Aspects: Keep it simple

Meera Sudha's recipe for ratatouille.
Zucchini, eggplant, bell peppers and tomatoes are all reasonably priced this time of year and that means Christmas ratatouille. This recipe from Meera Sodha comes with crumbled coconut and almonds. Photo: Yuki Sugiura/The Guardian

When it comes to salads, keep things simple and affordable with a “one-ingredient salad,” says Elliott Horry. “Choose what’s in season—the best way to see what’s on the front of the grocery store or supermarket. It’s cheap because there are so many of them. If it’s a tomato, that’s what’s on the Christmas table.”

If you’re lucky enough to own a garden of green leaves and exotic dandelions, “make a bittersweet leaf salad with roasted peach slices, toasted pepita seeds, and a simple dressing.”

For a colorful vegetable side, put summer ratatouille on your Christmas menu, she says. Zucchini, eggplant, bell peppers, and tomatoes can be bought in seconds or imperfect selections, at low prices, at markets or at select grocers. “All of these veggies are so cheap around Christmas and [the ratatouille] It can be served hot or cold.”

And don’t forget the humble but beloved potato salad, says Kristi David.

“At home, we add hot sauce, high-quality mayonnaise, and some curry powder to make the best potato salad. Cost-effective, filling and [it] It only takes 10 minutes. “

Drinks: There is skin in the game

Pineapple slices and pineapple skins on a wooden cutting board.
Don’t throw away the pineapple peel – it can be made into a refreshing fizzy soda. Photograph: Tom Hunt/The Guardian

If your house runs through a lot of citrus and ginger, don’t throw away the peels, says Harvey—they can be made into a grub (fruit syrup and vinegar) for mocktails and cocktails and to add to sparkling water.

Keep all the ginger peels and the squeezed citrus halves in the freezer until you have a good four cups. Thaw and add two cups [of] sugar and three cups [of] Apple cider vinegar. Let it sit for a week, then strain. Use a tablespoon or more as desired for chilled drinks. Store in the refrigerator and use within three months.

As for pineapple skins, Elliott Horry turns the spiky peel into a pineapple peel soda or teapatch.

Dessert: the rice is nice and cheap too

Two white bowls of rice pudding with plum sauce.
Nigel Slater’s Rice Pudding comes with a dark plum sauce. Photography: Jonathan Lufkin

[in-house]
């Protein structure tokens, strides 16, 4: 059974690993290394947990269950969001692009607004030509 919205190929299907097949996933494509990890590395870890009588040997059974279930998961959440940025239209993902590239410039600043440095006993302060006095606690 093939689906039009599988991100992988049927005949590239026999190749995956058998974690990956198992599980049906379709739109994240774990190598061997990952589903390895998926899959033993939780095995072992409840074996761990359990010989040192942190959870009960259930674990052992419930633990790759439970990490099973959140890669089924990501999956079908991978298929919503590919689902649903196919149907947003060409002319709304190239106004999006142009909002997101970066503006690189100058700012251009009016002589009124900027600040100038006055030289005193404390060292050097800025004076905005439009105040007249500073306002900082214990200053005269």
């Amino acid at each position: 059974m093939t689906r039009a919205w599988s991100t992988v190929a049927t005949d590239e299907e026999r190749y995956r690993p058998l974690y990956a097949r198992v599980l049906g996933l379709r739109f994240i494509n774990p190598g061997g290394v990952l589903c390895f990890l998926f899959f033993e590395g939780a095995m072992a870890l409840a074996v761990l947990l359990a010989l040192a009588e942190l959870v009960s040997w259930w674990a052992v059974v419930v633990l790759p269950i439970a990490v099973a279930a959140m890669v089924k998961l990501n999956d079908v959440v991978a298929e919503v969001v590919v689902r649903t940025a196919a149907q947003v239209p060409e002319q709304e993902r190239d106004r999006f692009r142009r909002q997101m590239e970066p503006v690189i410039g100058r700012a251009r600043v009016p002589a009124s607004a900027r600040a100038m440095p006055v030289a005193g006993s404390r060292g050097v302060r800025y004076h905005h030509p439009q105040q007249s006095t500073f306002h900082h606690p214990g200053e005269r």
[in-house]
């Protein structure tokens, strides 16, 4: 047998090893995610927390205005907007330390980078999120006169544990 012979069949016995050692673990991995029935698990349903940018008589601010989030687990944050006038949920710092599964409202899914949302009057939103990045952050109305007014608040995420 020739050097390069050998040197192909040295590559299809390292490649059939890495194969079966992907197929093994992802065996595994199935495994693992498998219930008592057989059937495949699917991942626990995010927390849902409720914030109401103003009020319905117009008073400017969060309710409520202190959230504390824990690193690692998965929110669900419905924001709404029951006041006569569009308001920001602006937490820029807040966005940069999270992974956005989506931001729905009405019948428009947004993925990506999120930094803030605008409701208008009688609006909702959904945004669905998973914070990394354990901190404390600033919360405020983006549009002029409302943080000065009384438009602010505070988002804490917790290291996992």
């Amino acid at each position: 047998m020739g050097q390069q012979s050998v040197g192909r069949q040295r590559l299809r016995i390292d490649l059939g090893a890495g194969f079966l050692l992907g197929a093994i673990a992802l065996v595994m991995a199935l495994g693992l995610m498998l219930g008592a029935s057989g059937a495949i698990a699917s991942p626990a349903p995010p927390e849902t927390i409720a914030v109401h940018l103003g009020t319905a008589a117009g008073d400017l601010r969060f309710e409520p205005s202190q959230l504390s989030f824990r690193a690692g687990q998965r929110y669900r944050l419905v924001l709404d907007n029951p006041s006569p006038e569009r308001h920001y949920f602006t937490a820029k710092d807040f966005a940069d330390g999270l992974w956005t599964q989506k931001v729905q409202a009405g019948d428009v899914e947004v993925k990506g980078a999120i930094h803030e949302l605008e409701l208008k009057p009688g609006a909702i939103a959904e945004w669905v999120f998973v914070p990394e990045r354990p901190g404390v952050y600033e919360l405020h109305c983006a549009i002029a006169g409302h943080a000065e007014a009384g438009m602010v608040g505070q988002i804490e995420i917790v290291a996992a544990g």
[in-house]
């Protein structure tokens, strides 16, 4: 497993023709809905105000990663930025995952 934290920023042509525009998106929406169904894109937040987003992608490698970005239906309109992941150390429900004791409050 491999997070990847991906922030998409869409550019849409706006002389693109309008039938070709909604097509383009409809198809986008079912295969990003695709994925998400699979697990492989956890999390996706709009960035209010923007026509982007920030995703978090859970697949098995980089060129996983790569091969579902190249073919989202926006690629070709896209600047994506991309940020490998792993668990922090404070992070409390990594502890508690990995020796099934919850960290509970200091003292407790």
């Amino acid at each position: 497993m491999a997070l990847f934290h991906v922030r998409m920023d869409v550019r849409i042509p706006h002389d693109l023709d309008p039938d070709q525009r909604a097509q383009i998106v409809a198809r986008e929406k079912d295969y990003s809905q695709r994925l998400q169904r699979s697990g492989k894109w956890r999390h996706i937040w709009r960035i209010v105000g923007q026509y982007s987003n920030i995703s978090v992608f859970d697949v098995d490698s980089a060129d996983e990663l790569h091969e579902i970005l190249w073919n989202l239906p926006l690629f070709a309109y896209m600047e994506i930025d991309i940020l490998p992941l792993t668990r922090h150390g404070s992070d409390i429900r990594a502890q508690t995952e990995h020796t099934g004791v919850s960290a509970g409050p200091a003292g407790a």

For a festive end to your meal, make a Christmas-flavored ice cream, says Elliott Horry.

Take slightly diluted vanilla ice cream and stir it in with any of it [half-finished] Refrigerate jars of jam for an instant ripple. Add dried fruits, chopped nuts or chocolate buttons, and a drizzle of whatever spirit you have on hand. Refreeze and serve.”

Store-bought meringues are the basis for an Eton mess, Harvey says, with “sweetened whipped cream, seasonal fruit and bought-in cookies for crunch.”

He also suggests chilled rice pudding, which can be made “vegetarian” with coconut milk. “It costs almost nothing, is easy to prepare and goes with any fruit on hand.” Nigel Slater’s rice pudding, for example, is topped with a dark plum sauce.

Leftovers: Hang on to that sparkling wine

Three bowls of poached apricot halves with almond cream on a pink tablecloth.
Ravneet Gill’s recipe for Poached Apricots with Almond Cream. Image: The Guardian

There is more to leftover ham than just sandwiches. Enter: Christy David’s ham. “Saute the onions until they caramelize, then add the crushed garlic. Add the leftover pork, chili powder, bell pepper cubes, chili sauce, and a little bit of tomato sauce.”

If whole fish is on your Christmas menu, keep the bones and head to make stock, says Elliot Horry. “Homemade fish stock makes an impressive paella, which we often make on New Year’s Eve.”

If, for some reason, you have half-finished bottles of sparkling wine (Australian, of course), don’t let it go to waste, she says. Use them to poach cherries and apricots for a sweet and lively start to your Boxing Day brunch.

And the biggest budget hack ever

Hosting Christmas on December 27th. Yuletide food and paraphernalia goes on sale on Boxing Day, so it’s time to stock up on bacon, panettones, fruit pies, and boxes of favorites. It’s Christmas, fashionably belated and budget-friendly.